Electrophysiological Studies (EPS)
Why do I need an electrophysiology study?
An electrophysiology study is a procedure
conducted by a heart rhythm specialist (an
electrophysiologist). It enables your doctor
to analyse the function of the heart’s electrical
system and to determine the cause of your
abnormal heart rhythms. It will assist him/her in
making decisions in relation to future treatment.
What does the procedure involve?
You may be asked to stop taking some of your
medications for up to two weeks prior to the procedure. Your doctor/nurse should give
you specific advice about this. You may also
have some routine blood tests and a physical
examination prior to the procedure.
An electrophysiology study is an invasive
procedure, which is usually performed using
local anaesthetic. You may also be given some
sedation, which makes you feel relaxed
Small needle-punctures are made at the top
of your legs that allow access to the heart
via the veins. Fine wires which are electrical
recording catheters are then passed through and
positioned within the heart. Once the wires
are in position, the doctor is able to record the
electrical activity from specific areas of
Extra beats are also delivered using an
external pacemaker, which may bring on
your palpitations. This is necessary to see
where the heart rhythm is coming from and
whether you have an extra electrical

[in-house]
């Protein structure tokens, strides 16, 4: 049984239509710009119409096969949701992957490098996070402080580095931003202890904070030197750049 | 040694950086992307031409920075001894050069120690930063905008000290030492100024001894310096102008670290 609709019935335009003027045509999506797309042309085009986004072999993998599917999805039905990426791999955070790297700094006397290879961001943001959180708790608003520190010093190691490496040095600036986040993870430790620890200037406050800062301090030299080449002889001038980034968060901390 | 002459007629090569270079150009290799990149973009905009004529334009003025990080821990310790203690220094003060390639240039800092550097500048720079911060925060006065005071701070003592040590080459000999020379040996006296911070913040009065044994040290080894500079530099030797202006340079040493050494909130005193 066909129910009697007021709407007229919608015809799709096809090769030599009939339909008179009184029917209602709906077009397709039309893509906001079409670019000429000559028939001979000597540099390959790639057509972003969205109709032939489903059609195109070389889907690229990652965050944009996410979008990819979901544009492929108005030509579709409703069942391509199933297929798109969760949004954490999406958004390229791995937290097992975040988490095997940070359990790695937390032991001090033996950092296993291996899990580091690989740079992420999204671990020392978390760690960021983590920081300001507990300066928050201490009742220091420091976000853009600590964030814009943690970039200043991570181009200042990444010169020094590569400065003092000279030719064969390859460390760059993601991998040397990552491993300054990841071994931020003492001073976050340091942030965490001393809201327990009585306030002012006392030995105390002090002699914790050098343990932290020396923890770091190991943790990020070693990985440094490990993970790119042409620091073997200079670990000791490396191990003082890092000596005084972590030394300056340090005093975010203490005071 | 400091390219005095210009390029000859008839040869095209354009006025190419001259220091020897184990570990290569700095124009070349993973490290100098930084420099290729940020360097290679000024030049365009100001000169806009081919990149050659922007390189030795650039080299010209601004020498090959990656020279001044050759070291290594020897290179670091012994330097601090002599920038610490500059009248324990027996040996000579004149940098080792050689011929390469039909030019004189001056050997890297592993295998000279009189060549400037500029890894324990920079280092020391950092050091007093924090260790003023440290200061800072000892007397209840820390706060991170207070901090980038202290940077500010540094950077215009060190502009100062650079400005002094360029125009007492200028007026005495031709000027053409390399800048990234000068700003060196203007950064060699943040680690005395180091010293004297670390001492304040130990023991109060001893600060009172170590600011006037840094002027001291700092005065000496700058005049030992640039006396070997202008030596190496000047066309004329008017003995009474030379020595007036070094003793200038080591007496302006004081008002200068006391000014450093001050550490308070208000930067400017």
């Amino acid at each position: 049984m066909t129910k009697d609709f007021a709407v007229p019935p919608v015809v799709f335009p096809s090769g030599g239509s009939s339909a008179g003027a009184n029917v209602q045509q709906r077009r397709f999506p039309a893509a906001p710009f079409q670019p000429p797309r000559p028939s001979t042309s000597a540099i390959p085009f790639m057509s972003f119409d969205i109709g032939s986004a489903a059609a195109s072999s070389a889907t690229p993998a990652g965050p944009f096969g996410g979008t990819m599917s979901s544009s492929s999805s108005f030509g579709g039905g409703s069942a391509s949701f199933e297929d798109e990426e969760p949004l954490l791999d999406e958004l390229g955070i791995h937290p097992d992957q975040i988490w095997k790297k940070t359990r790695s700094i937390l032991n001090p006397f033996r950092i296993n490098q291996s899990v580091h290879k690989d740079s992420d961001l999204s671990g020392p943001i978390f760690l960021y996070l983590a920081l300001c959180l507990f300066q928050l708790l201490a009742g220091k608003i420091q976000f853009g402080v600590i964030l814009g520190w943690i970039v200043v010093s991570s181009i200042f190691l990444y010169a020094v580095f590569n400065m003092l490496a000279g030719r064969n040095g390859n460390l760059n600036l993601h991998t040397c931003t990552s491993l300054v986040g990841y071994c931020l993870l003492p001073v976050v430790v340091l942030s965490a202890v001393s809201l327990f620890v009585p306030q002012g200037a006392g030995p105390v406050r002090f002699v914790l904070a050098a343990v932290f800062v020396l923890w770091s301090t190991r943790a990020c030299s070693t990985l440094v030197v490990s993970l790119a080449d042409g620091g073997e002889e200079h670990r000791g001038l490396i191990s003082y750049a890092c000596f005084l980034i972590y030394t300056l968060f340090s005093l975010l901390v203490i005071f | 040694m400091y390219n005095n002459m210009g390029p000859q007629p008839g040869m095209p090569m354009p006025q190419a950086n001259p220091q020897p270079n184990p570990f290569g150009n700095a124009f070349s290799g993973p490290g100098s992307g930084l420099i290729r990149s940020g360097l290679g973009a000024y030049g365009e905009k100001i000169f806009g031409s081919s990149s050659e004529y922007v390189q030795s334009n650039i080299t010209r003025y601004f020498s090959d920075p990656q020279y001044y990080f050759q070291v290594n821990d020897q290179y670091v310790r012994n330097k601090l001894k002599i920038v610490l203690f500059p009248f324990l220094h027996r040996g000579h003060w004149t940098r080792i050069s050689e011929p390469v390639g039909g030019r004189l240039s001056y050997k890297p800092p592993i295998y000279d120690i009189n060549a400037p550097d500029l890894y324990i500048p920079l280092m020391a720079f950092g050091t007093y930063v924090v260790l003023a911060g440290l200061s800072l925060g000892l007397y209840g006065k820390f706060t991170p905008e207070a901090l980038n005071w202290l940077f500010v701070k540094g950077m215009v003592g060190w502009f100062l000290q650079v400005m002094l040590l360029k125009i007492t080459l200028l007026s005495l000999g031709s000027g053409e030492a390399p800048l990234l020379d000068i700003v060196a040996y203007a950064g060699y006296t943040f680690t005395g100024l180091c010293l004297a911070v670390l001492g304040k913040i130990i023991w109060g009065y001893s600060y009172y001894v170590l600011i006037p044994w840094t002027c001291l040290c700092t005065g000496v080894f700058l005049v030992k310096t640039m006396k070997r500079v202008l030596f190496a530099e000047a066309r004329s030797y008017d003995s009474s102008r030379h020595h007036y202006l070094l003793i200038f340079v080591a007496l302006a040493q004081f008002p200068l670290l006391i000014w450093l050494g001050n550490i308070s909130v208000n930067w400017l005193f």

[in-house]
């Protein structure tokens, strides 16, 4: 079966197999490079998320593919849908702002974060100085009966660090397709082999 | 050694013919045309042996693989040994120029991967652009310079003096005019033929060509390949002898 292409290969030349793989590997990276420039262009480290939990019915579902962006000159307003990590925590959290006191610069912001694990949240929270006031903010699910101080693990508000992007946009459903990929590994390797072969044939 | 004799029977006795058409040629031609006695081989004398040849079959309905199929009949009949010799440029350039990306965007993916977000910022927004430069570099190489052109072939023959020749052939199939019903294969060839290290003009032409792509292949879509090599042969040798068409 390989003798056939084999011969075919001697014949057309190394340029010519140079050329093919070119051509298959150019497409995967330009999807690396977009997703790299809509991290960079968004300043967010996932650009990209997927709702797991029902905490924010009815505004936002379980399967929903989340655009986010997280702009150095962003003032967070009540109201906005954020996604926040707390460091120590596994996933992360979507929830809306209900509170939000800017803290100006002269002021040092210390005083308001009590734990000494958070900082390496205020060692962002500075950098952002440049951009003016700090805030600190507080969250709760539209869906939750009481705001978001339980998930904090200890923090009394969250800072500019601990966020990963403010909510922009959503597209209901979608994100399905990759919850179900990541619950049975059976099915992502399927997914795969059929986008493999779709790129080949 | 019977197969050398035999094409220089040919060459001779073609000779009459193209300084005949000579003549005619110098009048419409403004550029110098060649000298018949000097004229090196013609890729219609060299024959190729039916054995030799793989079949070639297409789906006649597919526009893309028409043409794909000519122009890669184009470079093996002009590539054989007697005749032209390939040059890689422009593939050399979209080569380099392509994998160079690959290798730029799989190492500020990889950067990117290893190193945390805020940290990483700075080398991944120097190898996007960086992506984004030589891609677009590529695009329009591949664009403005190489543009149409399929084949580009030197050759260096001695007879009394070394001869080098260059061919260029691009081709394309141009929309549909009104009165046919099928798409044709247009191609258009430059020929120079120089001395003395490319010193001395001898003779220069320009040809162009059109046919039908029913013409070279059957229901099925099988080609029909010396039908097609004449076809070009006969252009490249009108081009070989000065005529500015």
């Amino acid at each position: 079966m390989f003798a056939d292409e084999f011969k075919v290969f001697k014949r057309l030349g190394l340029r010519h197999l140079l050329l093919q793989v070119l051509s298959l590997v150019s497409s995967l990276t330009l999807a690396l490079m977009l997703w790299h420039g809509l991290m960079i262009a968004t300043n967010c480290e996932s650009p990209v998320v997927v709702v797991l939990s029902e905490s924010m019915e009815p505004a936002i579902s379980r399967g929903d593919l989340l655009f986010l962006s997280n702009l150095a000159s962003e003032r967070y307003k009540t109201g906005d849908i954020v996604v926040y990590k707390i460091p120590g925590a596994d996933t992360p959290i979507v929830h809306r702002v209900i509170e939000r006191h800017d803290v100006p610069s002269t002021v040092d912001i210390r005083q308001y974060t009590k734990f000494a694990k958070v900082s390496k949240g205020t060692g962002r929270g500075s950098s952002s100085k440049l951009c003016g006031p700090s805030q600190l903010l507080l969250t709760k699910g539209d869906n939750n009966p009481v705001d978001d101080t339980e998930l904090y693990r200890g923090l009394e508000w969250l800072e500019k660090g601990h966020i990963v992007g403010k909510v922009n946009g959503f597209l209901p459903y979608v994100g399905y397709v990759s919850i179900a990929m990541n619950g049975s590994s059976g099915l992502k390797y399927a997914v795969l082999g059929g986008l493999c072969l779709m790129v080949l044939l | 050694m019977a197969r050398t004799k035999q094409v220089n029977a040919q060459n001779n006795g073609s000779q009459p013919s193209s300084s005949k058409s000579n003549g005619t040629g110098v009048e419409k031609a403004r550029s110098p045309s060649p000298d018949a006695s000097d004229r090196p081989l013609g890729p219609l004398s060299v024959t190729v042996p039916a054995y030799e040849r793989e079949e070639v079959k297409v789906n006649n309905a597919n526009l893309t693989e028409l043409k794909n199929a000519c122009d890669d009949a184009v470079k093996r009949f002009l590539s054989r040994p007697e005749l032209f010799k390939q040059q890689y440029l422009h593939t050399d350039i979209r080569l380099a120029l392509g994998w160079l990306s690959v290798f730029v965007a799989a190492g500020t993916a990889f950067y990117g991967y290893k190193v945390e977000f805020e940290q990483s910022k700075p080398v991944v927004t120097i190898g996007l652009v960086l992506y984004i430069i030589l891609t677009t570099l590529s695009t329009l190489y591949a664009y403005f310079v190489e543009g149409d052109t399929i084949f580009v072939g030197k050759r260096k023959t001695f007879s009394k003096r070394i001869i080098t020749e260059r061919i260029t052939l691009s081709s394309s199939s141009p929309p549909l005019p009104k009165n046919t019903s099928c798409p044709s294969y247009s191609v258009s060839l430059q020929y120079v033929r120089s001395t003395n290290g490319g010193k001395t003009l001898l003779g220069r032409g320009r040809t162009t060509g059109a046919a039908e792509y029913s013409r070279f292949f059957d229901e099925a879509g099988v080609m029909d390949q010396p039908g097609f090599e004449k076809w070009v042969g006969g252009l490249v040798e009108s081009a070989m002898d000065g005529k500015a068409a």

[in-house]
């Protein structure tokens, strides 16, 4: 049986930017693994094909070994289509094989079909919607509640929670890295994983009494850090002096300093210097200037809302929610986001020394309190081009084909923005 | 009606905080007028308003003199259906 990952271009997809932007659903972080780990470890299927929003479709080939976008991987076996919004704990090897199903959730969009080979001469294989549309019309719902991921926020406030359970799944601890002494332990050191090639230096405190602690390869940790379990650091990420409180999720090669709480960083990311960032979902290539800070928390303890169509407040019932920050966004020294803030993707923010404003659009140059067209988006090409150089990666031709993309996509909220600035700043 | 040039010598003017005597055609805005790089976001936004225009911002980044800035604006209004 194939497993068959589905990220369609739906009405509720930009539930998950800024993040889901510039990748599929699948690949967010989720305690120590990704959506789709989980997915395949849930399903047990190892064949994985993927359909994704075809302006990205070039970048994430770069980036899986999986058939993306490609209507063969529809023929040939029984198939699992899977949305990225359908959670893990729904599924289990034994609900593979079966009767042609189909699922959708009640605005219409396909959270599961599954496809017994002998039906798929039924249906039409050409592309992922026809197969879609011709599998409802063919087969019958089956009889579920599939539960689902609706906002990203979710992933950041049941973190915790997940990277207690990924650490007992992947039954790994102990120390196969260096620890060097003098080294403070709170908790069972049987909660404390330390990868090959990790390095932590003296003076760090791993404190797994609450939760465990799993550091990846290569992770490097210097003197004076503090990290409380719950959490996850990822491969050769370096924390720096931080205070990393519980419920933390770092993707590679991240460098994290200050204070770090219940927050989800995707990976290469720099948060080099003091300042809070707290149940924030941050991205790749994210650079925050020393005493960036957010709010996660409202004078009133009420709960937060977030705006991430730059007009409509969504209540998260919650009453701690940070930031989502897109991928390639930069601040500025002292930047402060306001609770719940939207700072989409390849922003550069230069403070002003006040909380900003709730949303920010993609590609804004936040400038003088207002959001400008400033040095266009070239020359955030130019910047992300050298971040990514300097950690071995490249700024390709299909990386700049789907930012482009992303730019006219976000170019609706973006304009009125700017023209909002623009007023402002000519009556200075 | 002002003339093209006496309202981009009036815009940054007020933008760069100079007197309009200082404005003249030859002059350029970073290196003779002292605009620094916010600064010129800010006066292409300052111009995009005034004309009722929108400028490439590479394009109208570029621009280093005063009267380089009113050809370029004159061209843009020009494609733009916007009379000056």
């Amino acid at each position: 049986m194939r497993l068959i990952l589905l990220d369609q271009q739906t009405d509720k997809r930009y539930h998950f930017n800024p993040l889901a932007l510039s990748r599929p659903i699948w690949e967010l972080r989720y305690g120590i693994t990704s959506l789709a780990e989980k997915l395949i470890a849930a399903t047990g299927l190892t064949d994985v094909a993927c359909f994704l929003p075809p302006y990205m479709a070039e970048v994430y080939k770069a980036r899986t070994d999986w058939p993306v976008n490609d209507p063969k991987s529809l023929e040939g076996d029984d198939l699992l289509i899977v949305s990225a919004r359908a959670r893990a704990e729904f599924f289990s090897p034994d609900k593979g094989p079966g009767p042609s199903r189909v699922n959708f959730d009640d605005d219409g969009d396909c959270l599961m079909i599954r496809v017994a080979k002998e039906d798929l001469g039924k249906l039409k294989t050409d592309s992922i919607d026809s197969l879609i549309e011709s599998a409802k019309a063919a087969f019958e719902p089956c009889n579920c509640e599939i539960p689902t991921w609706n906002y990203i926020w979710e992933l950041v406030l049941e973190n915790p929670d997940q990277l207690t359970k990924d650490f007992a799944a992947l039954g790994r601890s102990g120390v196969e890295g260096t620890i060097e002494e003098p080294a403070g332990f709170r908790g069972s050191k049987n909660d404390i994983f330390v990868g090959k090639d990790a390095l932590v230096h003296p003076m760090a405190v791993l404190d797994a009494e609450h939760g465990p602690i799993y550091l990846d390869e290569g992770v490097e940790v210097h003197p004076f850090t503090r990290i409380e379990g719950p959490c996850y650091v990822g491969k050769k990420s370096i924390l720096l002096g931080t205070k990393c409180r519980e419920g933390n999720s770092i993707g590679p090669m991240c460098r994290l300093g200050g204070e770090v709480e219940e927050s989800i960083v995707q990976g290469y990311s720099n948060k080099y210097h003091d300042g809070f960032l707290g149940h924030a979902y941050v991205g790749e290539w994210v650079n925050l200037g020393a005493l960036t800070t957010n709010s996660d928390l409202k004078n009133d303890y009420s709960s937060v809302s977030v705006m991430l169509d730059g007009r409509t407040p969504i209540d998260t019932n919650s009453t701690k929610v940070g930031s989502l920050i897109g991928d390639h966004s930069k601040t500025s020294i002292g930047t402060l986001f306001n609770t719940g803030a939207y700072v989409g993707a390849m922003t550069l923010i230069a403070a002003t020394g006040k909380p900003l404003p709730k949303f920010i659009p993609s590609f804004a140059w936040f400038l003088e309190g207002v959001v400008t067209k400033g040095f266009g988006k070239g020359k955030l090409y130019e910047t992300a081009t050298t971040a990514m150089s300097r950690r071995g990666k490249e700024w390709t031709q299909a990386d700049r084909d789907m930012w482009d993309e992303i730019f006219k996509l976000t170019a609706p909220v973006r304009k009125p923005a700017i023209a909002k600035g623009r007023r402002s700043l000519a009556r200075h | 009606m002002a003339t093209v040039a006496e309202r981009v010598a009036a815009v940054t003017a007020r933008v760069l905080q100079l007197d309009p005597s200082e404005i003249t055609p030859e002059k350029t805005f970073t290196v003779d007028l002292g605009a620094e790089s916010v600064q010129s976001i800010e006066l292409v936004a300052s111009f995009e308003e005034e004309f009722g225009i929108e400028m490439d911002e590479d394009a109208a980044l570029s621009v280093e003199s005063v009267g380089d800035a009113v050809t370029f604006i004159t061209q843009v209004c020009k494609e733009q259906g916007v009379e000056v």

connection in your heart. It is possible to put
the heart back into normal rhythm within a
What are the benefits associated with the
The benefit of this 45-60 minute procedure
is that it can enable your doctor to detect any
abnormalities in the electrical system of your
heart and its cause. An electrophysiology study
can also assist you (the patient) in making
decisions in relation to your future treatment.
How long will I have to stay in hospital?
Almost all patients go home on the same
day. However, your doctor may want to
initiate further treatment whilst you are in
hospital depending on the findings of your study.
This will be discussed with you after your procedure.
You should be able to carry on with
normal activities the following day, but avoid
heavy lifting for about two weeks afterwards.
Following the electrophysiology study it is
quite common to be aware of your own
heartbeat, even in normal rhythm. Some
people are aware of extra or “missed beats”.
Try not to worry too much about these
symptoms, which usually settle down with time.
If you have any further questions please contact the Arrhythmia Nurse Specialist on 01273 696955 Ext 7014.
Courtesy of Arrhtyhmia Alliance. Registered Charity No. 1107496 ©2010